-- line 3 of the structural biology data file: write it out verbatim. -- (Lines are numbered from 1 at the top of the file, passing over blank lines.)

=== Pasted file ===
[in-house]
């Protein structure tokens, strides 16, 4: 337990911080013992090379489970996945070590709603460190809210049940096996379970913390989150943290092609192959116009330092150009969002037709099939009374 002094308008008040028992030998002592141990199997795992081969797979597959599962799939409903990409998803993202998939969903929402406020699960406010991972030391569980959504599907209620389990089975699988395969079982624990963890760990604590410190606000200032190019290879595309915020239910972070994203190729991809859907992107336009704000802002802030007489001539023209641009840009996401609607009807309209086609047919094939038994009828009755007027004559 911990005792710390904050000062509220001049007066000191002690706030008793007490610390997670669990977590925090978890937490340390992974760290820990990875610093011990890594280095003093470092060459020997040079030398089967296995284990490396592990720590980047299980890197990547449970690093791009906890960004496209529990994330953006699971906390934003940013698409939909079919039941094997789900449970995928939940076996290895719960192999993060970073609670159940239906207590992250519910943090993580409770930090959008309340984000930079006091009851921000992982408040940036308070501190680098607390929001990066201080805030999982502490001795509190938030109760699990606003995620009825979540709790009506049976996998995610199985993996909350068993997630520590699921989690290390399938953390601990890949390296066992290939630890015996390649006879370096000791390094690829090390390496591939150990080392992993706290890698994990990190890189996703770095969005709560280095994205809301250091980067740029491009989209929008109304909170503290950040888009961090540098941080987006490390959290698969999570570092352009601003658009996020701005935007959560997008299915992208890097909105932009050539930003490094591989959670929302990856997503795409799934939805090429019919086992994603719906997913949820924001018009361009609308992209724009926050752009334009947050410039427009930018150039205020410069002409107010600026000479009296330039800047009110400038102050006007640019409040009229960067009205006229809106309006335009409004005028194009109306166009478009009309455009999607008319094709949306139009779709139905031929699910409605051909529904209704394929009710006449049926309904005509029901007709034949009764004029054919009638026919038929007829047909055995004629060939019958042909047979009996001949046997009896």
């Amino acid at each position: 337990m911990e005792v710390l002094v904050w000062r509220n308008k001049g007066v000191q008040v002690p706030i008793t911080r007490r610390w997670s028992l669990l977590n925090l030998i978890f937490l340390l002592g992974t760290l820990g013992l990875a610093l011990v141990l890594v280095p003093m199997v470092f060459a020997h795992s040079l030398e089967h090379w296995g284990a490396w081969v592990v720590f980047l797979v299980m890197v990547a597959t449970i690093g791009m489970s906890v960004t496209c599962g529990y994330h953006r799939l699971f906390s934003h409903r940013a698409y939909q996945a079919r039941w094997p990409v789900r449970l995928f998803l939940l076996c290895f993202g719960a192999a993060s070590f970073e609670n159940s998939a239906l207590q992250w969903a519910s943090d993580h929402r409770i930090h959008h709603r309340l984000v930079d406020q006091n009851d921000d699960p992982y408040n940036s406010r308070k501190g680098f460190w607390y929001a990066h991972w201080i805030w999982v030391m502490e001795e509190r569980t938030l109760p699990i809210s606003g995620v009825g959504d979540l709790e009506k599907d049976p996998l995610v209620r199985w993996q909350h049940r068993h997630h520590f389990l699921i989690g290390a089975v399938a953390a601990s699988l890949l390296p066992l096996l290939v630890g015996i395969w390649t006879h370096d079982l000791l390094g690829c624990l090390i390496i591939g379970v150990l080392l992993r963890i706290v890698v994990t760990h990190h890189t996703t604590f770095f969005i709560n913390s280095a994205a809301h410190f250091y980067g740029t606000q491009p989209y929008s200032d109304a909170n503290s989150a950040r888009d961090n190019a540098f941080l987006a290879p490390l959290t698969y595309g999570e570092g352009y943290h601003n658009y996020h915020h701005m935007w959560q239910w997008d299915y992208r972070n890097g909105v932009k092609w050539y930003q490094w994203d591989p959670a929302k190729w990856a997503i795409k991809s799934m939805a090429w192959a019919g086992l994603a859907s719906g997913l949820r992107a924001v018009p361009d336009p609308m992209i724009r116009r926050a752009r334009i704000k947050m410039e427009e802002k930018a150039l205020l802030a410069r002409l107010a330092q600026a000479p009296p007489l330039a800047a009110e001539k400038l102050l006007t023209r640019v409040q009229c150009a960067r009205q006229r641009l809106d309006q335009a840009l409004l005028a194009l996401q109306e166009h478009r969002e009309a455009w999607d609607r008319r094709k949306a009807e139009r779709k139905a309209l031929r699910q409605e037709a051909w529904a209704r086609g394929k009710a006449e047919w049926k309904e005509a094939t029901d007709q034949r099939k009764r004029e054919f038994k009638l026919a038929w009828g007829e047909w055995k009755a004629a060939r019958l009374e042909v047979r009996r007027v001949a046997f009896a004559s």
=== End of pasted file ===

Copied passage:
């Amino acid at each position: 337990m911990e005792v710390l002094v904050w000062r509220n308008k001049g007066v000191q008040v002690p706030i008793t911080r007490r610390w997670s028992l669990l977590n925090l030998i978890f937490l340390l002592g992974t760290l820990g013992l990875a610093l011990v141990l890594v280095p003093m199997v470092f060459a020997h795992s040079l030398e089967h090379w296995g284990a490396w081969v592990v720590f980047l797979v299980m890197v990547a597959t449970i690093g791009m489970s906890v960004t496209c599962g529990y994330h953006r799939l699971f906390s934003h409903r940013a698409y939909q996945a079919r039941w094997p990409v789900r449970l995928f998803l939940l076996c290895f993202g719960a192999a993060s070590f970073e609670n159940s998939a239906l207590q992250w969903a519910s943090d993580h929402r409770i930090h959008h709603r309340l984000v930079d406020q006091n009851d921000d699960p992982y408040n940036s406010r308070k501190g680098f460190w607390y929001a990066h991972w201080i805030w999982v030391m502490e001795e509190r569980t938030l109760p699990i809210s606003g995620v009825g959504d979540l709790e009506k599907d049976p996998l995610v209620r199985w993996q909350h049940r068993h997630h520590f389990l699921i989690g290390a089975v399938a953390a601990s699988l890949l390296p066992l096996l290939v630890g015996i395969w390649t006879h370096d079982l000791l390094g690829c624990l090390i390496i591939g379970v150990l080392l992993r963890i706290v890698v994990t760990h990190h890189t996703t604590f770095f969005i709560n913390s280095a994205a809301h410190f250091y980067g740029t606000q491009p989209y929008s200032d109304a909170n503290s989150a950040r888009d961090n190019a540098f941080l987006a290879p490390l959290t698969y595309g999570e570092g352009y943290h601003n658009y996020h915020h701005m935007w959560q239910w997008d299915y992208r972070n890097g909105v932009k092609w050539y930003q490094w994203d591989p959670a929302k190729w990856a997503i795409k991809s799934m939805a090429w192959a019919g086992l994603a859907s719906g997913l949820r992107a924001v018009p361009d336009p609308m992209i724009r116009r926050a752009r334009i704000k947050m410039e427009e802002k930018a150039l205020l802030a410069r002409l107010a330092q600026a000479p009296p007489l330039a800047a009110e001539k400038l102050l006007t023209r640019v409040q009229c150009a960067r009205q006229r641009l809106d309006q335009a840009l409004l005028a194009l996401q109306e166009h478009r969002e009309a455009w999607d609607r008319r094709k949306a009807e139009r779709k139905a309209l031929r699910q409605e037709a051909w529904a209704r086609g394929k009710a006449e047919w049926k309904e005509a094939t029901d007709q034949r099939k009764r004029e054919f038994k009638l026919a038929w009828g007829e047909w055995k009755a004629a060939r019958l009374e042909v047979r009996r007027v001949a046997f009896a004559s």